(b) If that is the case, to identify the power which is relied upon to make such provision; or

(c) If that is not the case, to explain why it is considered that Form 12B.2 makes it sufficiently clear (in particular having regard to the likelihood that the form will be completed by those who are not legally qualified) that the prospective lay representative need not declare spent convictions.

The Lord President’s Private Office responded as follows: (a) Yes.

(b) The powers to make the court rules are contained in sections 5 and 5A of the Court of Session Act 1988. In particular, paragraphs (a), (b) and (ef) of section 5 are relevant for these purposes. The Lord President’s Private Office takes the view that the court’s rule-making powers also require to be read against the background of section 7(3) of the Rehabilitation of Offenders Act 1974, which enables the court, at any stage in any proceedings, to require evidence relating to a person’s spent convictions, notwithstanding the terms of section 4(1) of the 1974 Act, where the court is satisfied in the light of any considerations which appear to it to be relevant that justice cannot be done except by admitting or requiring the evidence relating to those spent convictions. Other exclusions of section 4(1) of the 1974 Act (including exclusions relating to certain types of proceedings in the Court of Session) are set out in the Rehabilitation of Offenders Act 1974 (Exclusions and Exceptions) (Scotland) Order 2003.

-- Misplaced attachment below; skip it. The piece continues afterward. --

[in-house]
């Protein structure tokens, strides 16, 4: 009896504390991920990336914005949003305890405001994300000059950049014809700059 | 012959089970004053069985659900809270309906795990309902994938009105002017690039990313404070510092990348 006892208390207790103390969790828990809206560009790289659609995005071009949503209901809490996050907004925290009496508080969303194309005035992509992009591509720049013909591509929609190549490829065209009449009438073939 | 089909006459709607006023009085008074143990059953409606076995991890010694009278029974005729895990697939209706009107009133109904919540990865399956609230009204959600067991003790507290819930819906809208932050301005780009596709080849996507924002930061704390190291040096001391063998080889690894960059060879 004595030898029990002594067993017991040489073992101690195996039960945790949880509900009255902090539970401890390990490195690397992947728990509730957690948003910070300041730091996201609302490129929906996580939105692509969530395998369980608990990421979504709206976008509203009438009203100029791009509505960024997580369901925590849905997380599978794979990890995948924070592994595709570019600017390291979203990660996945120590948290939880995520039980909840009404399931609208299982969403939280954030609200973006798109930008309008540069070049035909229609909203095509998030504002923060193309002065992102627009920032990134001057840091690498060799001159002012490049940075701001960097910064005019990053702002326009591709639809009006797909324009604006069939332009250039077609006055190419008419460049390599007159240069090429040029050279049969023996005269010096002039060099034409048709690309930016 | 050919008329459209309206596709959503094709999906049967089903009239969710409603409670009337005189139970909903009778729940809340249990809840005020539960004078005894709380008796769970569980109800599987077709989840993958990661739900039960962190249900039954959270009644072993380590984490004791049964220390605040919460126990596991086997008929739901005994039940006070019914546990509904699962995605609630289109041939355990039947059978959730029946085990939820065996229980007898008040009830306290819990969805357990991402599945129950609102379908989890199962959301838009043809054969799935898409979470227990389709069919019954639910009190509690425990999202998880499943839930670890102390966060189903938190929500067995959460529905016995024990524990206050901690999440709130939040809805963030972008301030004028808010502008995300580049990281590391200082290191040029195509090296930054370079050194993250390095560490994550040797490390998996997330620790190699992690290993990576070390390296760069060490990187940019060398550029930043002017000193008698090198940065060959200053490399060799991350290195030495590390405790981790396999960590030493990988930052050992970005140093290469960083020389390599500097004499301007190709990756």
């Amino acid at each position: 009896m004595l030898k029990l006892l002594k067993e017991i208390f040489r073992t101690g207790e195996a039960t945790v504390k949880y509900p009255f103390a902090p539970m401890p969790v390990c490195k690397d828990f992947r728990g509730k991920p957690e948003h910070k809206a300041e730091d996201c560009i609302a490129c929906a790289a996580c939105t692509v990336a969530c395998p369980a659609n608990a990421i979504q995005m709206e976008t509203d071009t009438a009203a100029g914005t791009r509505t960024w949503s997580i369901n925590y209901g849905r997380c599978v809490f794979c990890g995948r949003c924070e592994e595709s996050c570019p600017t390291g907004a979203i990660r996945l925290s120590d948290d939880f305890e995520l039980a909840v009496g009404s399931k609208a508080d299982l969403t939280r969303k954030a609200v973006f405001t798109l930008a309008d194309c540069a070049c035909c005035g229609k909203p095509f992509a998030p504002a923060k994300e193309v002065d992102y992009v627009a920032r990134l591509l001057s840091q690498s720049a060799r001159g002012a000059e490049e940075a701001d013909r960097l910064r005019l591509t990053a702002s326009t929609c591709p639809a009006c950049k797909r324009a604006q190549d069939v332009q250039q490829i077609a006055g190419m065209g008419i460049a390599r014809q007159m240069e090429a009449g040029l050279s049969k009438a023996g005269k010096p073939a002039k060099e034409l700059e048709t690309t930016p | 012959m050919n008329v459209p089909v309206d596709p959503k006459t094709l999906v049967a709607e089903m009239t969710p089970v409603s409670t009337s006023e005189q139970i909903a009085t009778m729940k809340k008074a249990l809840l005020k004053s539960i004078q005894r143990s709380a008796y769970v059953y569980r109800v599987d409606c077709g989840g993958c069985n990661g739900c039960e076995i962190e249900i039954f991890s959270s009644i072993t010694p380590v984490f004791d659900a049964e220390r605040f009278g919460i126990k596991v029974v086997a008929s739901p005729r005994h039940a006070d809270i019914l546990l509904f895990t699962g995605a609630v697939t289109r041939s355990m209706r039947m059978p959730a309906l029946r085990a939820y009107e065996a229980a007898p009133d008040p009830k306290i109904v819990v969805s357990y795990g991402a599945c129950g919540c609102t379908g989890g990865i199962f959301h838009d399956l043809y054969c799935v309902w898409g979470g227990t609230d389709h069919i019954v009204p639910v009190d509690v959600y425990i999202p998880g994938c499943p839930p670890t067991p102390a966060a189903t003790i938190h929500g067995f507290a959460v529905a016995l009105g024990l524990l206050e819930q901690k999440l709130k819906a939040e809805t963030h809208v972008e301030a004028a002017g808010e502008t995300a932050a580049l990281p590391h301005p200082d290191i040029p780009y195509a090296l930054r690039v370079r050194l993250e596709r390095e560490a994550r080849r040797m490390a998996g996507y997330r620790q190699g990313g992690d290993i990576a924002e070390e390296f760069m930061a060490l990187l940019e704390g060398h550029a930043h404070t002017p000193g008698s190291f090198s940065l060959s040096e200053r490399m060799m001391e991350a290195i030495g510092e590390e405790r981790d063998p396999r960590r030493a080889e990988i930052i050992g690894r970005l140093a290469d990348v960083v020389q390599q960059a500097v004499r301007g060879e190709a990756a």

(c) In light of the answer to question (a), question (c) does not require to be answered.